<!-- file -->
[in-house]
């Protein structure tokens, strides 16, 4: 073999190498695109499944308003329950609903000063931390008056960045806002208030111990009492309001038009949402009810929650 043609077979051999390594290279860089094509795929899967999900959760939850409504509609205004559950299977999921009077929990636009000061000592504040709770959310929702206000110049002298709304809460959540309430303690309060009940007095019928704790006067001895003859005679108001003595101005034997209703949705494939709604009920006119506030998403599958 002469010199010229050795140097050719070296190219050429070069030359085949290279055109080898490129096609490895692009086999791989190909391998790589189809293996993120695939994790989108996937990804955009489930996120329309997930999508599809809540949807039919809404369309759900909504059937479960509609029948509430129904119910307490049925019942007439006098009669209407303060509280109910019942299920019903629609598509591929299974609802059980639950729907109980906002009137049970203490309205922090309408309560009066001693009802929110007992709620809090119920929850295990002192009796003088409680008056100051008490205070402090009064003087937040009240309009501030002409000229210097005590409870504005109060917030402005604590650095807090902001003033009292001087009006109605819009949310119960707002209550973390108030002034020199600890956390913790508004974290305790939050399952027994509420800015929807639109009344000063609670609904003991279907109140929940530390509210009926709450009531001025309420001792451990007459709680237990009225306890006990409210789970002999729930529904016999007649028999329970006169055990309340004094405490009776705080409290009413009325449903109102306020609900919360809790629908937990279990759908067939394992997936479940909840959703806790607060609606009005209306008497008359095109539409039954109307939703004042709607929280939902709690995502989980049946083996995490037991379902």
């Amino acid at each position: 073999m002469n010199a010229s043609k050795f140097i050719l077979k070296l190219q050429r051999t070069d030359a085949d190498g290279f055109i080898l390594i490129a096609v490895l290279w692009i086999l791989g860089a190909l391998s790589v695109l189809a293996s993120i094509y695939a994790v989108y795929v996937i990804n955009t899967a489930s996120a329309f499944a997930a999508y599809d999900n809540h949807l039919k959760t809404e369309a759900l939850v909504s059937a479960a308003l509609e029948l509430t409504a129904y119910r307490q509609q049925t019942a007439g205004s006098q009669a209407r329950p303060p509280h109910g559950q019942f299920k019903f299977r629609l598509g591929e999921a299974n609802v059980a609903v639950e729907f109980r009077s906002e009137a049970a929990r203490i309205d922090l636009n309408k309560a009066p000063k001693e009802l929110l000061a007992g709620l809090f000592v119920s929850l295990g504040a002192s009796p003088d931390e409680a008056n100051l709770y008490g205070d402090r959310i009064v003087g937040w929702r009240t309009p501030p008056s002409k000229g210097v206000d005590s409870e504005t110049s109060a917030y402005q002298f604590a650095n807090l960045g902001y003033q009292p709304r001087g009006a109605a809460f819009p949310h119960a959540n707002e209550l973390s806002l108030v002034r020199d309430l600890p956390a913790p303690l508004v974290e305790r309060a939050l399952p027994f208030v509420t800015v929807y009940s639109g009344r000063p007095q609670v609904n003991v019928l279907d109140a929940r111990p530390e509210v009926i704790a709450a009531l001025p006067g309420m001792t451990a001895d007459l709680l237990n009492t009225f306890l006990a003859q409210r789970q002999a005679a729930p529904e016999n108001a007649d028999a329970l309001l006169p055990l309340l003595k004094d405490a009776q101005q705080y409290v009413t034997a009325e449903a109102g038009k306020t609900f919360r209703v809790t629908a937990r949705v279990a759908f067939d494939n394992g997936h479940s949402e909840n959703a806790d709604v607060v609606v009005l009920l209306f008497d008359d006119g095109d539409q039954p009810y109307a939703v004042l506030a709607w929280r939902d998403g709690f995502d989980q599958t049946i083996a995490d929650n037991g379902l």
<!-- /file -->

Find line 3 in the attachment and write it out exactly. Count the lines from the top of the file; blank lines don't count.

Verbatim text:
């Amino acid at each position: 073999m002469n010199a010229s043609k050795f140097i050719l077979k070296l190219q050429r051999t070069d030359a085949d190498g290279f055109i080898l390594i490129a096609v490895l290279w692009i086999l791989g860089a190909l391998s790589v695109l189809a293996s993120i094509y695939a994790v989108y795929v996937i990804n955009t899967a489930s996120a329309f499944a997930a999508y599809d999900n809540h949807l039919k959760t809404e369309a759900l939850v909504s059937a479960a308003l509609e029948l509430t409504a129904y119910r307490q509609q049925t019942a007439g205004s006098q009669a209407r329950p303060p509280h109910g559950q019942f299920k019903f299977r629609l598509g591929e999921a299974n609802v059980a609903v639950e729907f109980r009077s906002e009137a049970a929990r203490i309205d922090l636009n309408k309560a009066p000063k001693e009802l929110l000061a007992g709620l809090f000592v119920s929850l295990g504040a002192s009796p003088d931390e409680a008056n100051l709770y008490g205070d402090r959310i009064v003087g937040w929702r009240t309009p501030p008056s002409k000229g210097v206000d005590s409870e504005t110049s109060a917030y402005q002298f604590a650095n807090l960045g902001y003033q009292p709304r001087g009006a109605a809460f819009p949310h119960a959540n707002e209550l973390s806002l108030v002034r020199d309430l600890p956390a913790p303690l508004v974290e305790r309060a939050l399952p027994f208030v509420t800015v929807y009940s639109g009344r000063p007095q609670v609904n003991v019928l279907d109140a929940r111990p530390e509210v009926i704790a709450a009531l001025p006067g309420m001792t451990a001895d007459l709680l237990n009492t009225f306890l006990a003859q409210r789970q002999a005679a729930p529904e016999n108001a007649d028999a329970l309001l006169p055990l309340l003595k004094d405490a009776q101005q705080y409290v009413t034997a009325e449903a109102g038009k306020t609900f919360r209703v809790t629908a937990r949705v279990a759908f067939d494939n394992g997936h479940s949402e909840n959703a806790d709604v607060v609606v009005l009920l209306f008497d008359d006119g095109d539409q039954p009810y109307a939703v004042l506030a709607w929280r939902d998403g709690f995502d989980q599958t049946i083996a995490d929650n037991g379902l």